Deciphering miR-520c-3p as a probable target for immunometabolism in non-small cell lung cancer using systems biology approach
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Pooja Gulhane1, Prajakta Nimsarkar1, Komal Kharat1 and Shailza Singh1
1 National Centre for Cell Science, NCCS Complex, Ganeshkhind, SP Pune University Campus, Pune 411007, India
Keywords: non-small cell lung cancer; miRNAs; miR-520c-3p; PI3K/AKT signaling pathway; therapeutic targeting
Received: December 13, 2021 Accepted: May 03, 2022 Published: May 24, 2022
Background: Non-small cell lung cancer (NSCLC) is considered to have more than 80% of all lung cancer cases, making it the leading cause of cancer-related deaths globally. MicroRNA (miRNA) deregulation has been seen often in NSCLC and has been linked to the disease’s genesis, progression, and metastasis via affecting their target genes.
Materials and Methods: Our study focused on the functionality of down-regulated miRNAs in NSCLC. For this study, we used 91 miRNAs reported to be down-regulated in NSCLC. The targets of these miRNAs were chosen from miRNA databases with functionality in NSCLC, including miRBase, miRDB, miRTV, and others. Inter-regulatory miRNA-NSCLC networks were generated. Simulated annealing was used to improve the network’s resilience and understandability. GSEA was used to examine 24607 genes reported experimentally in order to gain physiologically relevant information about the target miR-520c-3p.
Results: The study revealed functional prominence on miR-520c-3p, down-regulated during NSCLC. The involvement of miR-520c-3p in the PI3K/AKT/mTOR signaling pathway was recognized.
Conclusions: The therapeutic usage by designing a synthetic circuit of miR-520c-3p was explored, which may help in suppressing tumors in NSCLC. Our study holds promise for the successful deployment of currently proposed miRNA-based therapies for malignant disorders, which are still in the early pre-clinical stages of development.
Lung cancer is the most frequent cancer globally, accounting for more than 1.6 million deaths per year [1, 2]. For therapeutic reasons, lung cancer is classified into Small Cell Lung Cancer (SCLC) and Non-Small Cell Lung Cancer (NSCLC). NSCLC is the most prevalent cancer, contributing to around 85% of all cases. It is subdivided into three histological subtypes: adenocarcinoma (LUAD), squamous cell carcinoma (LUSC), and large-cell carcinoma [3, 4]. The life expectancy for advanced stages with malignant tumors is only 4%. The absence of practical techniques and methods for early detection of NSCLC and its resistance to most presently available medications are serious issues .
In the case of NSCLC, much of the recent research has focused on epidermal growth factor receptor (EGFR) mutations and aberrant fusions of the anaplastic lymphoma kinase (ALK) or c-ros oncogene 1 (ROS1) genes [6, 7]. In contrast, chemotherapy remains the gold standard in treating advanced NSCLC patients with no druggable genetic abnormalities. The PI3K/AKT/mTOR pathway and signaling cascade regulates cellular growth and metabolism. Increased activation of the phosphatidylinositol-3-kinase (PI3K)/AKT/mTOR pathway results in many cancer hallmarks such as acquired growth signal autonomy, apoptosis inhibition, sustained angiogenesis, increased tissue invasion, metastasis, and anti-growth signal insensitivity. As a result, this route is a promising target for new anticancer medicines .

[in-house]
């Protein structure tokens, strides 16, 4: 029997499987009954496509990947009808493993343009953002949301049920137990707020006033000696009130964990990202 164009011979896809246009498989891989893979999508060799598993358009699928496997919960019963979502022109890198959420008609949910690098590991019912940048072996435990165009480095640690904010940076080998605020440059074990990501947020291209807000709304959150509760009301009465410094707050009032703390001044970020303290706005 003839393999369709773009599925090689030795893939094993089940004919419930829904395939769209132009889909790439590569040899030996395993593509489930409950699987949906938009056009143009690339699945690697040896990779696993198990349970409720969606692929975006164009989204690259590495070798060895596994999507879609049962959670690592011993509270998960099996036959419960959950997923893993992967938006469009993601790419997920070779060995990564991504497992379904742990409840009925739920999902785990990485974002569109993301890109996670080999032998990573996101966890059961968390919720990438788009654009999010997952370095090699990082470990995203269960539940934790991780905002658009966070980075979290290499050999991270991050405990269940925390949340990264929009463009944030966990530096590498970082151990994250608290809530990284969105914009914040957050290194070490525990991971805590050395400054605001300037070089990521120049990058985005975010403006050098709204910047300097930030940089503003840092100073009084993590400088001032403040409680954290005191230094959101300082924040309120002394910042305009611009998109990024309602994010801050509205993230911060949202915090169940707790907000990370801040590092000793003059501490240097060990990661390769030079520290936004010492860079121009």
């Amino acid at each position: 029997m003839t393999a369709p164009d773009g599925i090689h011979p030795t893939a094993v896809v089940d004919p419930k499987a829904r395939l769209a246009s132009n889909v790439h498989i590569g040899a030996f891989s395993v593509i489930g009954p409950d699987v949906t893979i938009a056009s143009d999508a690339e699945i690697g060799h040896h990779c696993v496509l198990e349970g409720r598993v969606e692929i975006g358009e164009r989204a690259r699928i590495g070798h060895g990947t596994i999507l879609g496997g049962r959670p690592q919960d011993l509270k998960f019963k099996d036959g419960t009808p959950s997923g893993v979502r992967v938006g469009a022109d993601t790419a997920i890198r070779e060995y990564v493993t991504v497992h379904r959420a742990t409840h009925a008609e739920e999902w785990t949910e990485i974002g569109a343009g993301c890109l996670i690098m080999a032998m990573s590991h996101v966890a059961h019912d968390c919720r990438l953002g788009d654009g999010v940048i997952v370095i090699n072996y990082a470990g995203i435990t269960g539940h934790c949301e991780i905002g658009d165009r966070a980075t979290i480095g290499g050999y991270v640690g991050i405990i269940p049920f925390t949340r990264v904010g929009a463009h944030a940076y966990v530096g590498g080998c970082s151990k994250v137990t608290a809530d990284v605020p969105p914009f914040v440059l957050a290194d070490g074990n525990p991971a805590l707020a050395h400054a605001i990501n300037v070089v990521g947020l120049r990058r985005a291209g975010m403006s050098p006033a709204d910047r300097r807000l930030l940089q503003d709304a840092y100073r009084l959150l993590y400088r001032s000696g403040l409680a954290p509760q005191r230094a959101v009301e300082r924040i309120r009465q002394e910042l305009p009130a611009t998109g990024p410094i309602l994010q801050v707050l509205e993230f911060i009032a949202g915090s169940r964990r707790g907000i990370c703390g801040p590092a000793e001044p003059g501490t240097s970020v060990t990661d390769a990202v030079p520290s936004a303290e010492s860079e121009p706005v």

The acknowledgment of NSCLC as a disease with intricate genetics has made significant progress in the last two decades in research on the underlying molecular pathways of lung carcinogenesis. This offered reason to believe that the notion of personalized medicine might be successfully implemented in the treatment of lung cancer in the future.
Identifying reliable biomarkers to guide clinical decision-making is one of the prerequisites for developing personalized medicine . Small, non-coding microRNA (miRNA) molecules’ potential quickly becomes evident in this environment. The potential role of miRNA-based biomarkers to complement radiographic modalities and boosting the total sensitivity and specificity of the lung cancer screening process is now being studied in the context of personalized medicine . Deregulation in the expression of various miRNAs has been observed during NSCLC, which aids in tumor growth and progression (Figure 1).
Figure 1: Representation of deregulation of miRNAs during NSCLC aiding in tumor progression.
Because of the widespread role of miRNAs in human diseases, including all cancer types, new therapeutic strategies have been developed based on the identification and validation of miRNAs that are causally involved in the disease process and the effective regulation of target-miRNA function by drugs. Many researchers have used cell lines, matched tissue samples, and blood samples to conduct miRNA profiling investigations in NSCLC. miRNA profiling assays based on micro-arrays offer a reliable way to screen hundreds of miRNAs. Well-documented miRNA signatures have been identified in the literature . Several miRNAs have recently been discovered to target critical cancer-related immunological pathways and immune cell secretion of immunosuppressive or immune-stimulatory substances [12, 13]. The clinical trial of a synthetic oligonucleotide “MiRavirsen” (SPC3649), homologous to miR-122 that can sequester and limit the functionality of this miRNA, has recently been expanded to a long-term phase 2 study for patients with chronic hepatitis C virus genotype-1 infection .